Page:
West and Rewaxation at Wast, or, A Taste of the Empty Nest
By Kelley Cunningham
Yes, here I was, all alone. Thanks to the magic of sleepaway camp and the surreal fact that I am newly divorced, I was alone. For the first time in my life.
Right after college I had to move back home because the only job I could get paid next to nothing. After a year I was able move out, but into a house shared with a depressive Brit who stayed in his room and listened to Enya, an obsessive clean freak who I had to step over as she scrubbed floors, and another woman that I honestly can’t remember. Not a fun bunch. But by then I was dating my future husband anyway, so I was always hanging out at his place. I married relatively young and then came the babies, and you know the story.
So in my entire adult life I’ve never been truly alone in my own home longer than a few hours. Or an overnight at the most. Now it was just me, the cat Flunky and Marcus, the Chinese Fighting Fish. I was determined to do everything I always said I’d do during those long baby years. Read books uninterrupted! Walk around scratching myself without worrying about being a bad example to my kids. I could belch loudly, watch Gone with the Wind from start to finish and go bra-less without worrying about the jiggle factor in a house full of adolescent boys!
I woke up depressed, with a headache and cotton mouth to boot, and immediately revised my next evening’s plans. OK, less wine, no smoking. Tonight will be given over to the intellectual pursuits that eluded me during the time in my life where the only intellectual stimulation I got was from comparing sodium levels of competitive baby formulas.
So I got home from work, had a handful of Triscuits for dinner, and perused my bookshelves. There was that book of French poetry I bought at a yard sale ten years ago I’ve always meant to crack. Hmmm. Maybe tomorrow. I looked through all the books I’ve half-finished over the years and thought maybe I should pick one up and finally finish it. But it’s been so long since I put them down in the first place I realized I would have to start over, and that discouraged me.
I wound up reading More magazine because I am peri-menopausal and I need to feel empowered. I read about women re-inventing themselves, starting businesses and dressing for success. It exhausted me. I really don’t want to start a business right now. I looked around my living room (that has miraculously stayed neat and tidy), listened to the crickets chirping outside and decided to go to bed.
The next few days passed pretty much like this. But it was a pleasure to get up in the morning and not have to get kids out the door. I only had to get me out the door. This took some doing as my morning routine started to slip. One morning I was drinking coffee in my bathrobe and watching Al Roker when I realized had to be at work in fifteen minutes.
The first weekend I had to myself was strange. I slept in. I didn’t wake with a start, wondering where the kids were and if they were playing with the furnace or juggling knives in the kitchen. But still, I woke up early. I forced myself to go back to sleep and enjoy the luxury. I did, but woke up an hour later feeling foggy-headed and struggling to shake off weird dreams.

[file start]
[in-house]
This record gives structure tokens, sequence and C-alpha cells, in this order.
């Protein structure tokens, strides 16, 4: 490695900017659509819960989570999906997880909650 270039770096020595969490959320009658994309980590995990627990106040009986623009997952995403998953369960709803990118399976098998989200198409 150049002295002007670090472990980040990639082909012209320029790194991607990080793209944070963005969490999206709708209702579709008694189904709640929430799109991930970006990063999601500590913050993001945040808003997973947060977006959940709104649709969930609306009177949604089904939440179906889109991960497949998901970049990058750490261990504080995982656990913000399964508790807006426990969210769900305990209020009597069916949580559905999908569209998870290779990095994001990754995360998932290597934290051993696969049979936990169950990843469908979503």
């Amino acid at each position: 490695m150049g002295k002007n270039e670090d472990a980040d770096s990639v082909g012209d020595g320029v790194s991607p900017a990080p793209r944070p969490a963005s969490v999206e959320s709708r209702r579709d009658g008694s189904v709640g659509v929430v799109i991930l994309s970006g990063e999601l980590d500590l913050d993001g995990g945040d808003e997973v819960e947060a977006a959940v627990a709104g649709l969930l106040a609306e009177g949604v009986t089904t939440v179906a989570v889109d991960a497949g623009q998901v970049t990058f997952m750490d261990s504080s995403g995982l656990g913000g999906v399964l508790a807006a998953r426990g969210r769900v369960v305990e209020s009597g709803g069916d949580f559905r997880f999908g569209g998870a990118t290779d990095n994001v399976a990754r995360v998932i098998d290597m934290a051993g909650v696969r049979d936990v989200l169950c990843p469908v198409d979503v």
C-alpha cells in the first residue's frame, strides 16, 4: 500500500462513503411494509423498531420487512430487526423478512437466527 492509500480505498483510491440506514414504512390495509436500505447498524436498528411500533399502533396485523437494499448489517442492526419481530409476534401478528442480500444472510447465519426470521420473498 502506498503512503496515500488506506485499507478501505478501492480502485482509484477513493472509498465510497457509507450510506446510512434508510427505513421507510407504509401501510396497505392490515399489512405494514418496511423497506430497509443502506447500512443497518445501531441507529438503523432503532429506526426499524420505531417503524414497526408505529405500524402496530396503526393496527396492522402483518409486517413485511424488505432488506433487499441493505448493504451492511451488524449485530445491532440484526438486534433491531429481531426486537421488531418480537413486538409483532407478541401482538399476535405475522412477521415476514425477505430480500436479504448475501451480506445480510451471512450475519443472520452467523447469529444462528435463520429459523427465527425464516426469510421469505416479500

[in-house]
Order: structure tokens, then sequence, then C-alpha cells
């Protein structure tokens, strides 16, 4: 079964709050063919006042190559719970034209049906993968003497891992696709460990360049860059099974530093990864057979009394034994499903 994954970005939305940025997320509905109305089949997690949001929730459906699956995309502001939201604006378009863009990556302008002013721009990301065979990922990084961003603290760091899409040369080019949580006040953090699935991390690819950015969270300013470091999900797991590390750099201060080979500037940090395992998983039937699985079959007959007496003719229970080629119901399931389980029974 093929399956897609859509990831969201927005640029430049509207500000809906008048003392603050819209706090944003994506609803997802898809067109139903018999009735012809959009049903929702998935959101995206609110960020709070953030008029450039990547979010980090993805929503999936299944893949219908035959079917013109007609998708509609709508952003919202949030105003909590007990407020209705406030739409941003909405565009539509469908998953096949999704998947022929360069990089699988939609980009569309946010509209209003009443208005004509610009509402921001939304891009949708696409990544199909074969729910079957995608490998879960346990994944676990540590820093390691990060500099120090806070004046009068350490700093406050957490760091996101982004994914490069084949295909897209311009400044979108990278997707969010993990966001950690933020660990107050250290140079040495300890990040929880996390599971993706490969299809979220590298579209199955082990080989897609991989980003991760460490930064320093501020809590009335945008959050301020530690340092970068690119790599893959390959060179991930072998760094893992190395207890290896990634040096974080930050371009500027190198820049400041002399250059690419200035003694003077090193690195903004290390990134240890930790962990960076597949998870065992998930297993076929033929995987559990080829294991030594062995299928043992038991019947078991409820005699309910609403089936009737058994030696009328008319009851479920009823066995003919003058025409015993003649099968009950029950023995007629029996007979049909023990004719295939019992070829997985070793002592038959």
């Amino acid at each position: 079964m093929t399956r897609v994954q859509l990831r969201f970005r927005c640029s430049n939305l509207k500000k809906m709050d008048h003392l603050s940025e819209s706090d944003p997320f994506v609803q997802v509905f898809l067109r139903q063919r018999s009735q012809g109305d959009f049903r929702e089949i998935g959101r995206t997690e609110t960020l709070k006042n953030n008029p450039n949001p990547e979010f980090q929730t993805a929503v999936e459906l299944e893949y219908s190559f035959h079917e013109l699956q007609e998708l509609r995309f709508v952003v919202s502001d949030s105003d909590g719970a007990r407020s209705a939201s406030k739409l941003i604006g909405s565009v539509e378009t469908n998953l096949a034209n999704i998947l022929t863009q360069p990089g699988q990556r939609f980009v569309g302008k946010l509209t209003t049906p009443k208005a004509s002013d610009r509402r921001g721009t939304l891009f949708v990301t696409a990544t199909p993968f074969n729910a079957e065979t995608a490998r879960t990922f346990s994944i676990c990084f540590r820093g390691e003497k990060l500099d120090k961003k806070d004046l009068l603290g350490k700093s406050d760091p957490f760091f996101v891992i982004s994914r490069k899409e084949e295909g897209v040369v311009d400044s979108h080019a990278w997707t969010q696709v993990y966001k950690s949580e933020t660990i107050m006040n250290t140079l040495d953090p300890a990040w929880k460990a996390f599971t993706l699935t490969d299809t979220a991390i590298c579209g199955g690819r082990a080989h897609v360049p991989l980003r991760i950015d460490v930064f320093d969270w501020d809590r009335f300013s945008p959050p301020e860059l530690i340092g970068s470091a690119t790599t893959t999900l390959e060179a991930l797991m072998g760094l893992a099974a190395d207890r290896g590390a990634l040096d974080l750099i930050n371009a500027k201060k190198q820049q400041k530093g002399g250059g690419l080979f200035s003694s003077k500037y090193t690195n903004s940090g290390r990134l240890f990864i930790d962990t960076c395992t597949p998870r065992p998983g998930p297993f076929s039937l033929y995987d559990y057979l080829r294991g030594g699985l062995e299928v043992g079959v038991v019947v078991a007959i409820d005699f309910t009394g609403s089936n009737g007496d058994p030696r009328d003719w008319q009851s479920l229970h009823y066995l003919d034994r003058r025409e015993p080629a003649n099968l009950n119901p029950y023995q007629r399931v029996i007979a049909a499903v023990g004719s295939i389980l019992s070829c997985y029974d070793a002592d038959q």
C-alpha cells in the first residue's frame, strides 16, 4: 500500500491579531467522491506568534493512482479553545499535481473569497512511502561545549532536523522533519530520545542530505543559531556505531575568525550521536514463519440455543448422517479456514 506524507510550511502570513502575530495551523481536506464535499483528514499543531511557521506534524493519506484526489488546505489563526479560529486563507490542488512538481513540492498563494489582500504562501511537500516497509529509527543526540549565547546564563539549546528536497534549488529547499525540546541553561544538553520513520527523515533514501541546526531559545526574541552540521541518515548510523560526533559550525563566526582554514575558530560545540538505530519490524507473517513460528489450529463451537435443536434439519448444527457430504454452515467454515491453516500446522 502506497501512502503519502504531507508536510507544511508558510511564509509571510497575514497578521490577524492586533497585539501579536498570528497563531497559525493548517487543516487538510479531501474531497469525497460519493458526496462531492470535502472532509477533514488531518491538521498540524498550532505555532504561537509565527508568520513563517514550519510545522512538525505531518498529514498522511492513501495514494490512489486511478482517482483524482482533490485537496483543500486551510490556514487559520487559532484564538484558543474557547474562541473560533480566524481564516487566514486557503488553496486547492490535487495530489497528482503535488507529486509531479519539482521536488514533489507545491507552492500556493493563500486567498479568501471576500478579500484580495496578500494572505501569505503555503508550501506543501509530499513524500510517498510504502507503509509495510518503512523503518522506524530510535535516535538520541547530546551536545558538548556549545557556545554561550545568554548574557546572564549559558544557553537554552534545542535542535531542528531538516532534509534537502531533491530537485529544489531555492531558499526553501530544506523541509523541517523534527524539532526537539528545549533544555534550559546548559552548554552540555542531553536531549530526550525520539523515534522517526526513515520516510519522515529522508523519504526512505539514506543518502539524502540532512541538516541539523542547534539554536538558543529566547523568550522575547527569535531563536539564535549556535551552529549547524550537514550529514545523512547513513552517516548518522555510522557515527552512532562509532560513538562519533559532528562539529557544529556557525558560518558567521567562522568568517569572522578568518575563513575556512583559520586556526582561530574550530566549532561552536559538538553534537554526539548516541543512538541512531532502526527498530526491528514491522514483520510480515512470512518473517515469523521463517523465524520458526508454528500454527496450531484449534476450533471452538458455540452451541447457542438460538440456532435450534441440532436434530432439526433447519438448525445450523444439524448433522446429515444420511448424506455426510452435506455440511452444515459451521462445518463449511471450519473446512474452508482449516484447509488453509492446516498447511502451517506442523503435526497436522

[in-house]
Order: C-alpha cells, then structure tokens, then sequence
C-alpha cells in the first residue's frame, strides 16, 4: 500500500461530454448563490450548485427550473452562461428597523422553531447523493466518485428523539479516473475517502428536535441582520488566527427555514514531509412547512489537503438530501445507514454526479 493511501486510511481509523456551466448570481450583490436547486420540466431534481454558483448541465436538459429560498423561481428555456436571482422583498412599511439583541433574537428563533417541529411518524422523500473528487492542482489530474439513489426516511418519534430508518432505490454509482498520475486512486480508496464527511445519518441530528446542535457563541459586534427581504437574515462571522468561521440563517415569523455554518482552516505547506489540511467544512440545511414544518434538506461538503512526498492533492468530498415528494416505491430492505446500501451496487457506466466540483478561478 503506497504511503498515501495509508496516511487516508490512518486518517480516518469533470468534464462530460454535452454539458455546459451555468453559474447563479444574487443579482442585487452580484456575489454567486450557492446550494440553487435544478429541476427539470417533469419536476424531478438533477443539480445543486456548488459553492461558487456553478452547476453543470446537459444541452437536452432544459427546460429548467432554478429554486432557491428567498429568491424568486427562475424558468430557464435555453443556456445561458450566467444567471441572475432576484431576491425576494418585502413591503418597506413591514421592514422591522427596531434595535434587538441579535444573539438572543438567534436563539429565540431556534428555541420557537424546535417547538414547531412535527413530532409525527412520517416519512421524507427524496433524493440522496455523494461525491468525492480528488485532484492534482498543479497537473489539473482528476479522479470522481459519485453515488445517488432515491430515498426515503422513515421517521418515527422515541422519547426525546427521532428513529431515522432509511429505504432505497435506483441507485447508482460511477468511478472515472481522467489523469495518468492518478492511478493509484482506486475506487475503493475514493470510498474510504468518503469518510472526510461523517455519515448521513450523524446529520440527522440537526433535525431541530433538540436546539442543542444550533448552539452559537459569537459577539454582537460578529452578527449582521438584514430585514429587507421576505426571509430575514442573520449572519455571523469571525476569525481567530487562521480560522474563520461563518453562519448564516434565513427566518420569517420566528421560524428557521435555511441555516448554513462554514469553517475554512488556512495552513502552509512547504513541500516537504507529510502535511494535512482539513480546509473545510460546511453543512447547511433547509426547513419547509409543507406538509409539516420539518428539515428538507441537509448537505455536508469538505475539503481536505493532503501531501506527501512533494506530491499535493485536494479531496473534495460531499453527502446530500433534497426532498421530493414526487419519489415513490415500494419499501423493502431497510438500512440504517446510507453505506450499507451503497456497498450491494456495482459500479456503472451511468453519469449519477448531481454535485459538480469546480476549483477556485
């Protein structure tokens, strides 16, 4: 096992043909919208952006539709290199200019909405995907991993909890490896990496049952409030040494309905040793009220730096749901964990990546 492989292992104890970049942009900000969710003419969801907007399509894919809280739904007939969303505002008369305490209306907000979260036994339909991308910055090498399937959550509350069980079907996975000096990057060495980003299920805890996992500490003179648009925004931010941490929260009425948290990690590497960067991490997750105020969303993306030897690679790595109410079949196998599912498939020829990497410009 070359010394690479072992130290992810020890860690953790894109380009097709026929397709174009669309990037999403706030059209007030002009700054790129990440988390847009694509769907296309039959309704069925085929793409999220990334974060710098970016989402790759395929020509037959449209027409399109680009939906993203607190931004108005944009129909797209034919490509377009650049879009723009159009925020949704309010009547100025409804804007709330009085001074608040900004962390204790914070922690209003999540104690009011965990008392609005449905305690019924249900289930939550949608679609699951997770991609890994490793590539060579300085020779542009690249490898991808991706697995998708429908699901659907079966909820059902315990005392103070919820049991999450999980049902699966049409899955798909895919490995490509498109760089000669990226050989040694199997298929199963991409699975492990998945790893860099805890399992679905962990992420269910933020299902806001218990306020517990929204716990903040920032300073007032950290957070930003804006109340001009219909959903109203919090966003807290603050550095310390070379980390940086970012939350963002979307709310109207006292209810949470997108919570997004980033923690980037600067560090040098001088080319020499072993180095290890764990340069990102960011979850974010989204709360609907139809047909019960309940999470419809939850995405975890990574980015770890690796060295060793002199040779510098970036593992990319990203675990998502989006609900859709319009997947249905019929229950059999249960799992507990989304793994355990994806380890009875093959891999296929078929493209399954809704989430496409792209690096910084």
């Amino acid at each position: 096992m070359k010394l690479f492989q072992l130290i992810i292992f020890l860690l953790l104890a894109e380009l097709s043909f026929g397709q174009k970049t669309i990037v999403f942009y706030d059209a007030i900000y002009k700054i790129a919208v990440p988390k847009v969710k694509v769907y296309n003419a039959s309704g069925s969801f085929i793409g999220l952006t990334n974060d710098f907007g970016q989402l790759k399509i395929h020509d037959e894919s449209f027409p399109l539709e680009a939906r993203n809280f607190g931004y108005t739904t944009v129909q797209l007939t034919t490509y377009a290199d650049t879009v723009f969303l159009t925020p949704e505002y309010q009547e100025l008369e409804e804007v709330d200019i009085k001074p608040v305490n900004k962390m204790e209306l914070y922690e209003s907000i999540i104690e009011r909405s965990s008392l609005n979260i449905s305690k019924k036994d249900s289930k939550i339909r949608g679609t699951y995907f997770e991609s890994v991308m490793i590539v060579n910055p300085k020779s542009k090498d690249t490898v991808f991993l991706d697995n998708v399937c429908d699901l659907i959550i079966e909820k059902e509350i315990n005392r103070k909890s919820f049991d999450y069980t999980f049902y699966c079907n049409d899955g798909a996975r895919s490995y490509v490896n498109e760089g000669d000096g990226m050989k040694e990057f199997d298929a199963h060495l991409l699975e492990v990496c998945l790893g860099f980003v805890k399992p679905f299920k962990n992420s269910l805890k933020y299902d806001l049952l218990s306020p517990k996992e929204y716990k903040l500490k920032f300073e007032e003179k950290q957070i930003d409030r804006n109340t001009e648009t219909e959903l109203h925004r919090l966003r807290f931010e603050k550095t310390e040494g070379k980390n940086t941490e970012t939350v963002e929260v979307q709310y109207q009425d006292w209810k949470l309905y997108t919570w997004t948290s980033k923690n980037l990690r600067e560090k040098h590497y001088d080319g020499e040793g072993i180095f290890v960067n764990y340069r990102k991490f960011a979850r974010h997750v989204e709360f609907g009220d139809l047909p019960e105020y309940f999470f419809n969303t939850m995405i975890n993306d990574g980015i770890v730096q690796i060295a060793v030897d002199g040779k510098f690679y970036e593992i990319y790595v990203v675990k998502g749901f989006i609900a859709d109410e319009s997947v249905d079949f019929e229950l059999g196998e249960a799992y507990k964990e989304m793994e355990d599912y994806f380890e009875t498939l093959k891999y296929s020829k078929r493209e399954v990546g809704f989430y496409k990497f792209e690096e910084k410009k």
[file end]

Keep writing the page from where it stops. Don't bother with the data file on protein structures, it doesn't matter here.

I decided to take a walk. Why not? Hell, I’m empowered. And after that I got in the car with a map, determined to stop and explore every antique shop or interesting side road that I had always meant to check out when I had the time. Well, now, I had nothing but time!
I wandered aimlessly, not worrying about getting home to get dinner started or in time to drop off a son at track practice. I picked things up at the antique store, and put them down again. I struck up a conversation with the owner of an organic pet food store who called her dachshund “her baby.” And I got back in the car and went home. I cut the grass and watered the lawn, and sat quietly on the patio for a good long time.
It was amazing how little I worried about the kids. Out of sight, out of mind, so the saying goes. When they were home I worried about everything. Did I handle that crisis in a way that is positive? Am I giving them enough? Did he look both ways before crossing the street? Now, here they were at a camp featuring overnight survival trips in the woods, sans tents, in bear-infested country. And I didn’t give it a second thought. Yeah, they’ll be fine. Whatever.
A few days later the cat Flunky got sick. His paw was infected and I had to take him to the vet. I was given antibiotics that required refrigeration. It was strange to open the fridge and see a bottle of antibiotics again. For so long the pink amoxicillin bottle was a fixture in my fridge, having three sons who were all prone to ear infections. Now the antibiotic in my fridge is for the cat.
This realization made me petrified I was becoming a crazy cat lady. Was I losing my mojo? Have the dreams of my youth been crushed forever under a pair of Heelys? I decided to start a painting. I must say it came out pretty good, and that encouraged me to dream once more about showing my art. OK, that’s good! I’ve still got it! I’ll be okay with this empty nest thing! I’ve got my own life!
After another week or so my alone time started winding down. The magic had gone. I found myself staying at work late because the evenings at home were so dullsville. Yesterday I found myself talking out loud to the cat and making up names for him. I asked which he liked better, Zippy McKitty or Yack A. Furball. He looked at me and blinked, then yawned.
Jesus Christ. Talking to the cat.
God, I miss the kids. Only two more days till I pick them up. Oh, man, so soon?
Need more Kelley? A hefty collection of her great essays, What's the Matter With Mommy?, is now available on Amazon.com.
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